Please add this and tell them that Kenneth Quinn sent you http://www.oldmancactus.com
we have both been very satisfied with his service, size of plant, gifts, well packed, making good if a plant comes damaged, you don't need to ask him to back up his product, he just does it because it's the thing to do. Norma
I have a very large aloe vera. My husband knocked it over and broke off several very large leave. Of course I want to save the gel. But it is very tedious slitting each leaf open and scraping the inside. I was using a knife but that picked up too much green pulp so I switched to using a spoon upside down.
Does anyone have a better method? Some Suggested in Parking Lot that I freeze the whole leaves and then thaw and gel should come out much easier. Since I'm going to have to freeze it anyway so it won't spoil, I thought this might work. What do you think?
Woodspirit1 ~ I don't think this thread receives much traffic. It is used for information links. If you would go back to the Cacti & Succulent forum and start a new thread at the bottom of the page, you will probably get more viewers and comments.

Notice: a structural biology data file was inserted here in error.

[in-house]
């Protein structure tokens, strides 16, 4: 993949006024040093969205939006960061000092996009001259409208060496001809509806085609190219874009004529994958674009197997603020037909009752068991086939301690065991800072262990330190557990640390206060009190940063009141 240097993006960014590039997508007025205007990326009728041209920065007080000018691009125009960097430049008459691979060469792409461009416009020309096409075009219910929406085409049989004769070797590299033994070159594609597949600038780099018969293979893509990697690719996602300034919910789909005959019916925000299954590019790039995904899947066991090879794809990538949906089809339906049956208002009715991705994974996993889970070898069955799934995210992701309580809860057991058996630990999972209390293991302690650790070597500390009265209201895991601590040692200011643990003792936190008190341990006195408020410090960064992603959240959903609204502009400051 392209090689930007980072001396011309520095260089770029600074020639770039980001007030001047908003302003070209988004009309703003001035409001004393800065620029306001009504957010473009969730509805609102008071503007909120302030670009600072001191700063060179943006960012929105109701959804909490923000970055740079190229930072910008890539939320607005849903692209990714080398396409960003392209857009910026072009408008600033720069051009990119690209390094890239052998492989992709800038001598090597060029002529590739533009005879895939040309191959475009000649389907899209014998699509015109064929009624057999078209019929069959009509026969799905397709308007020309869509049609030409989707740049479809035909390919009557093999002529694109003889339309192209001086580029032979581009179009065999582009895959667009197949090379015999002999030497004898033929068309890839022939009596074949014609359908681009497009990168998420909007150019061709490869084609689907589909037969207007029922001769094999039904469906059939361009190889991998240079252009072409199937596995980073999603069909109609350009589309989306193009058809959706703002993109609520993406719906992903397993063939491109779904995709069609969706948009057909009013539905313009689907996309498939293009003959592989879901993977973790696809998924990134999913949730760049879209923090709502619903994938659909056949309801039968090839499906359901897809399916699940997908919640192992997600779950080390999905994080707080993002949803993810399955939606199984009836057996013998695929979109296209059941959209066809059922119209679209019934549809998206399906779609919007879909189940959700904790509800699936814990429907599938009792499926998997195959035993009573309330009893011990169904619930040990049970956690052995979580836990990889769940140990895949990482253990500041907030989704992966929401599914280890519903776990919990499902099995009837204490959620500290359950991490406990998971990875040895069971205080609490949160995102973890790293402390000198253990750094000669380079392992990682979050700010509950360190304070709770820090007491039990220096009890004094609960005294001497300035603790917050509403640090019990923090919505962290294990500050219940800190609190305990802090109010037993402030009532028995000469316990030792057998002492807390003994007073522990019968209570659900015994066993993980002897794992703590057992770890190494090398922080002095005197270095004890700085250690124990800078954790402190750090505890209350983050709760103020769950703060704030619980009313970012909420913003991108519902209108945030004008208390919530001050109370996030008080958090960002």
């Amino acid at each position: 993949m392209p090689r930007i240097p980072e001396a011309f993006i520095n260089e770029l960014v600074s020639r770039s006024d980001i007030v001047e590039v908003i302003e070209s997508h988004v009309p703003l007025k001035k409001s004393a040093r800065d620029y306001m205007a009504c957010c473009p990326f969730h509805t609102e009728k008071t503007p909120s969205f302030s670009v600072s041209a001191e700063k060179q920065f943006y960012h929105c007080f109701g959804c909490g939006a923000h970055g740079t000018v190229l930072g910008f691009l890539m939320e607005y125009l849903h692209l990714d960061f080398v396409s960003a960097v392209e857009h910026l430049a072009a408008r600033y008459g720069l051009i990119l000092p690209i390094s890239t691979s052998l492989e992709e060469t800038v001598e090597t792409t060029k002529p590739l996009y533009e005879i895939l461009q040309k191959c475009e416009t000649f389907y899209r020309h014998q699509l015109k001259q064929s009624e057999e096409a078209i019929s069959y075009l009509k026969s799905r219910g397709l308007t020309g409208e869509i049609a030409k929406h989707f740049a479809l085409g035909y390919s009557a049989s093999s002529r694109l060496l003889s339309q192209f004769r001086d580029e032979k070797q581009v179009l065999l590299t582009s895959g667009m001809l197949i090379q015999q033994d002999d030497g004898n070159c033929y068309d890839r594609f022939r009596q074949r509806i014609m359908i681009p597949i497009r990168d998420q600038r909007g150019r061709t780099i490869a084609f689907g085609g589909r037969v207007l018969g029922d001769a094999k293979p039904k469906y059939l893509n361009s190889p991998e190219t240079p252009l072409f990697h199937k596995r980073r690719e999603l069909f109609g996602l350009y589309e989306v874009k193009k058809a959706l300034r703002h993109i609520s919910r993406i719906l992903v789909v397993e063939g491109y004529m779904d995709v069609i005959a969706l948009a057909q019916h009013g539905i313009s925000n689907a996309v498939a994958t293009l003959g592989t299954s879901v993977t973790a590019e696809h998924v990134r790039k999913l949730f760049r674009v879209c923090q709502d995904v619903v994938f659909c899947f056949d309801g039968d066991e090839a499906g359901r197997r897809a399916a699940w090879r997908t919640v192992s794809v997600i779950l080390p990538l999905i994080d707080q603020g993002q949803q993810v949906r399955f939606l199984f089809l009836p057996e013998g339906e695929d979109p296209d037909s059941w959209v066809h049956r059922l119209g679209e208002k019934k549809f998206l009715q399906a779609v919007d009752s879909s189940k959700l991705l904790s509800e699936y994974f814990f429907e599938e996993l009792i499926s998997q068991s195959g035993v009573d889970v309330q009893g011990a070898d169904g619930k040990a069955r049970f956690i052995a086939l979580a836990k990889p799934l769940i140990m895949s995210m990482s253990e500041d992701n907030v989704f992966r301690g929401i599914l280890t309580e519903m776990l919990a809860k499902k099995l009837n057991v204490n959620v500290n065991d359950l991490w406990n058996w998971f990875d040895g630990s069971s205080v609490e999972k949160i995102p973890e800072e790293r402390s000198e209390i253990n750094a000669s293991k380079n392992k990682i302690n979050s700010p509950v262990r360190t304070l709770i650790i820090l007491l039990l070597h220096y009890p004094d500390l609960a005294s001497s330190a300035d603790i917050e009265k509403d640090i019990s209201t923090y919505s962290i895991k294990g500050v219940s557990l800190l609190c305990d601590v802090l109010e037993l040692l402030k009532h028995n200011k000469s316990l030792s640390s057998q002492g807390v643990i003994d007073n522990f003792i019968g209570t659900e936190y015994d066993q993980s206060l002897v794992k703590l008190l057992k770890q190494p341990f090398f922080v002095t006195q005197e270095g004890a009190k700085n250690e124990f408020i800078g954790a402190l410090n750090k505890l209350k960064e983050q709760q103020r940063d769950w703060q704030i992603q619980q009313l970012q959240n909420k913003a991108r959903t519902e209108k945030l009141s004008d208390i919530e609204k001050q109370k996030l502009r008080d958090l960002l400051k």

Steven Hammer is one of my heroes. Not only a prolific hortist with fully developed skills in science and plant culture, but a quirky and talented writer who reaches out from the page and draws the reader in to share his passion for his lovely "vegetables" (his word... ha!). Besides his freely shared (and quite generous) "The New Mastering the Art of Growing Mesembs", I highly recommend his nursery storefront: http://www.cactus-mall.com/rana/ and by request or inquiry on his private-distribution email list.
Besides his admired books already published, keep an eye out for the upcoming series of books on mesembs (adding depth and incorporating new discoveries among these specialty plants). Here's a link to the publisher, with tantalizing information about this planned series -- now in production, I believe: http://www.littlesphaeroid.com/
I heard Steven speak at 28th Succulent Plant Symposium. He was the keynote and he was terrific.
I just got hold of this new book. I think it is a must for all of us seriously interested in the cacti of Mexico.
This book of 128 pages (the first of a series) gives very short but important info about the habitat of about 35 genera (no Escobaria, Coryphantha, Mammillaria, Stenocactus etc yet) with their -according to David Hunt's taxonomy existing- species and their location (based on about 5700 herbarium items) which are marked on 50 geographical maps. So one can actually get an impression where and how the species of those genera are located to each other.